As I see it, the critical weakness of Johnston's argument is that he simply assumes that these seven classic texts had a fixed meaning and influence on Chinese culture over the course of centuries and even millenia.

As a historian of religion, Dr. Porter certainly knows that foundational texts in the West have been subject to radically different interpretations, not just over the course of centuries, but at the very same moment in time. For example, is there any consensus at all about the meaning of the Bible?

As a historian of war, Dr. Porter probably knows that the foundational text of Western military strategy, Clausewitz's "On War", had its meaning twisted by the author's fellow Germans not long after his death. Tragically, a clear understanding of Clausewitz might have halted German aggression and spared Europe the horrors of the Great War.

In the final analysis, I believe that Johnston, in spite of his prodigous research and impressive command of ancient Chinese, falls prey to the wholesale reductionism that has plagued modern political sceince.

Historians tend to resist reductive assertions that a certain culture is, in toto, either "realist" or "idealist" or anything else. Cultures are conflicted things, with different currents constantly rising and falling in influence.

Historians also tend to resist reductive assertions that a single aspect of culture, e.g. "classic" texts, can explain the whole. As pointed out above, texts are open to numerous interpretations (a point not to be confused with the post-modern dogma that texts have no meaning at all.)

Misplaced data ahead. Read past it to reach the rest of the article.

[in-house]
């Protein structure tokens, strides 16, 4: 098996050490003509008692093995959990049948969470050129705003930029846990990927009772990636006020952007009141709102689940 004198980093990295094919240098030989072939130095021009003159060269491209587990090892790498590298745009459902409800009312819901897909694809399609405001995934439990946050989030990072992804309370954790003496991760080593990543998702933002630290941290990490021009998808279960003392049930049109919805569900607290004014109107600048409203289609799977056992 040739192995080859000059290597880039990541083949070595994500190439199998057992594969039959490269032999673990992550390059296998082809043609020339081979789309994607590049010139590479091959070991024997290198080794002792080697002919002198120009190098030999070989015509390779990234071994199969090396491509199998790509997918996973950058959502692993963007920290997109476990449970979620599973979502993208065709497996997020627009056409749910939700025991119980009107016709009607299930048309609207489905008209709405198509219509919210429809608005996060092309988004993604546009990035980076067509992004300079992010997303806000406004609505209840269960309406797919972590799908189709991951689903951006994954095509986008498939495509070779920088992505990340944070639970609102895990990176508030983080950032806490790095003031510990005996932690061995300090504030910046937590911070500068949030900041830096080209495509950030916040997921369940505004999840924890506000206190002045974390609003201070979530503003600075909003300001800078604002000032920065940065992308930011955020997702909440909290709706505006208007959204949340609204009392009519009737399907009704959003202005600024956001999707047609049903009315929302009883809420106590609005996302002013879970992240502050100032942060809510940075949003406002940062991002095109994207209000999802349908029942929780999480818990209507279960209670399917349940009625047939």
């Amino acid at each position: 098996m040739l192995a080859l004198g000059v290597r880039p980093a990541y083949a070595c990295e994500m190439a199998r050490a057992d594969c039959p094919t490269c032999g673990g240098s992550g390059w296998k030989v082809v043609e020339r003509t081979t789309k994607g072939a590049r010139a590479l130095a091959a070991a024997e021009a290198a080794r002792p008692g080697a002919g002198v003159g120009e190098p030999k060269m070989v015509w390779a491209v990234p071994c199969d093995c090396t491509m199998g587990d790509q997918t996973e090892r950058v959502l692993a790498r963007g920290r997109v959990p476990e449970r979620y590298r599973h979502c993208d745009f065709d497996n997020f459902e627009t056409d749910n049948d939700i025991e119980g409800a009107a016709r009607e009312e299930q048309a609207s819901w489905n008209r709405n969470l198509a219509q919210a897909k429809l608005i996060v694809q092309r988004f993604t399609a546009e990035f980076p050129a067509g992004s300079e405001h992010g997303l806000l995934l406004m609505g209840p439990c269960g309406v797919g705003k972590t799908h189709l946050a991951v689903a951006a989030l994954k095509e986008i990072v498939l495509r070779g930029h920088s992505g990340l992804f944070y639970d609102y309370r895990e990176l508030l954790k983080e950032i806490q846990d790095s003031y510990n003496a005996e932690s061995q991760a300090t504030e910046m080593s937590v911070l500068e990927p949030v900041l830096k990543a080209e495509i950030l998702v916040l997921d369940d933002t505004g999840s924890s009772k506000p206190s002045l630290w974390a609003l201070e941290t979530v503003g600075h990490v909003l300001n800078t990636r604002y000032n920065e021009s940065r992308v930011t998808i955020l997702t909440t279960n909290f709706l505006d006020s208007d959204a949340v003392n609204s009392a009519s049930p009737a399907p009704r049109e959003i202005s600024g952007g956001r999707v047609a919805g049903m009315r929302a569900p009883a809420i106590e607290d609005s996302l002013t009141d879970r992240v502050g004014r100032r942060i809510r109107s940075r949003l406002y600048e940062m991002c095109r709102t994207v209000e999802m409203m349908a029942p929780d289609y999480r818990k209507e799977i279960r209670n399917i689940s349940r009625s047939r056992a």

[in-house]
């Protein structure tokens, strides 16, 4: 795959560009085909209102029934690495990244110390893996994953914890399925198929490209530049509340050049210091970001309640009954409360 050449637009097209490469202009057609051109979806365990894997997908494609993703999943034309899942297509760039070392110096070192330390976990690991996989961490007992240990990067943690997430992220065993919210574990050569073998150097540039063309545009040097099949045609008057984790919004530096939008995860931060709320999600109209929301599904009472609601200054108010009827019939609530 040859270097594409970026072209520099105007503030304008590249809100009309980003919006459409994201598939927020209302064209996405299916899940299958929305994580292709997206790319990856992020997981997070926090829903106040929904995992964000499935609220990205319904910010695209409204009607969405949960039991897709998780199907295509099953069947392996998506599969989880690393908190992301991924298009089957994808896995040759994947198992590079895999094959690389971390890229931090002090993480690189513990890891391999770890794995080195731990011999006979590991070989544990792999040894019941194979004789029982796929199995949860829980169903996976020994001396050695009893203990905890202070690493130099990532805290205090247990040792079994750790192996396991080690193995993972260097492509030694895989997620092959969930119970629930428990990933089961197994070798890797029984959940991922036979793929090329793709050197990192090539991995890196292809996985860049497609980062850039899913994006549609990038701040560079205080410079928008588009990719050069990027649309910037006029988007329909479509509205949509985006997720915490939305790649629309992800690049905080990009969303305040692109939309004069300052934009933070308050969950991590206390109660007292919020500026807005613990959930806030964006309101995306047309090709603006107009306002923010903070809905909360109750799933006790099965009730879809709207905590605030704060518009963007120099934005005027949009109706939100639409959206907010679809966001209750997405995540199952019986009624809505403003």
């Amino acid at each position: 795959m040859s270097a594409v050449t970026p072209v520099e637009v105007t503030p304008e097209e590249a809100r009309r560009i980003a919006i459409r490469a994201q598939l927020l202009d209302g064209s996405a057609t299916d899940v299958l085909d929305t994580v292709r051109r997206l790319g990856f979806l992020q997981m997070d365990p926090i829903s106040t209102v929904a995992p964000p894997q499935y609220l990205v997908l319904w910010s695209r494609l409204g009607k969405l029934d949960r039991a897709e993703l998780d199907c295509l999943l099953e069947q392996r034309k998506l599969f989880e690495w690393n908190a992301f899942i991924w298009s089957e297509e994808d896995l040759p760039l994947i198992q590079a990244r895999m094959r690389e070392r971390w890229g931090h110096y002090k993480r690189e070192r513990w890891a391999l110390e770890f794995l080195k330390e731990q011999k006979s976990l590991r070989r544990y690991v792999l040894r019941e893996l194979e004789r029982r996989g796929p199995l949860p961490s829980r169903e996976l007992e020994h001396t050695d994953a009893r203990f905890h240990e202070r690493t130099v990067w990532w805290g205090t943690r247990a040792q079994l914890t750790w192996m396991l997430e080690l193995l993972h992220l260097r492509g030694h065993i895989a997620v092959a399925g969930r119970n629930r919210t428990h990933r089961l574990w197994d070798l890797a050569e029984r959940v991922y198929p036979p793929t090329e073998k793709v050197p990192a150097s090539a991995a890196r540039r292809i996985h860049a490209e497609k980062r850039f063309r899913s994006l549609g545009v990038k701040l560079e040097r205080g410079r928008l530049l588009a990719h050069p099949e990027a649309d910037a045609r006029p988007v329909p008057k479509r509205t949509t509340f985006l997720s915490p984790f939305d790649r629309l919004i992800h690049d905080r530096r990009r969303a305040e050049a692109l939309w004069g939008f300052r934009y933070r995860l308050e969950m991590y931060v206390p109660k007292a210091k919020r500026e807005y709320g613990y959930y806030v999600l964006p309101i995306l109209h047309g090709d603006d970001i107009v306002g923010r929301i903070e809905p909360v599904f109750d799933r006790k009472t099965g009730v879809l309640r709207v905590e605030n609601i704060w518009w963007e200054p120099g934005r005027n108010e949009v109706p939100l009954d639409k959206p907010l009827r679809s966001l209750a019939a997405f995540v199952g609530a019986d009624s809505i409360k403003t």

And if you will permit me to generalize about historians one more time, I will suggest that most of them would resist any effort to reduce a great power's strategic behavior to the influence of its culture. Although culture is powerful, economic interests, perceptions of threat and numerous other factors shape strategic thinking.
And now for a response from Dr. Porter?

UPDATE: I should point out that the entire text of Johnston's book can be searched via Google. However, you will need to establish a login and password before being able to search.
(5) opinions -- Add your opinion

Tuesday, April 25, 2006

# Posted 10:26 PM by Ariel David Adesnik  

JOURNALISTS BEHAVING BADLY: Howard Kurtz had an interesting article yesterday about LA Times columnist Michael Hiltzik, whose behavior has come a bit unhinged as a result of his blogging.

Although we bloggers tend to delight in the MSM's travails, Hiltzik's story actually vindicates certain MSM criticisms of the blogosphere. They say you need editors to ensure quality control. Well, once Hiltzik started a blog and escaped the control of his editors, things went down hill very fast.

I was also struck by the following passage in Kurtz's article: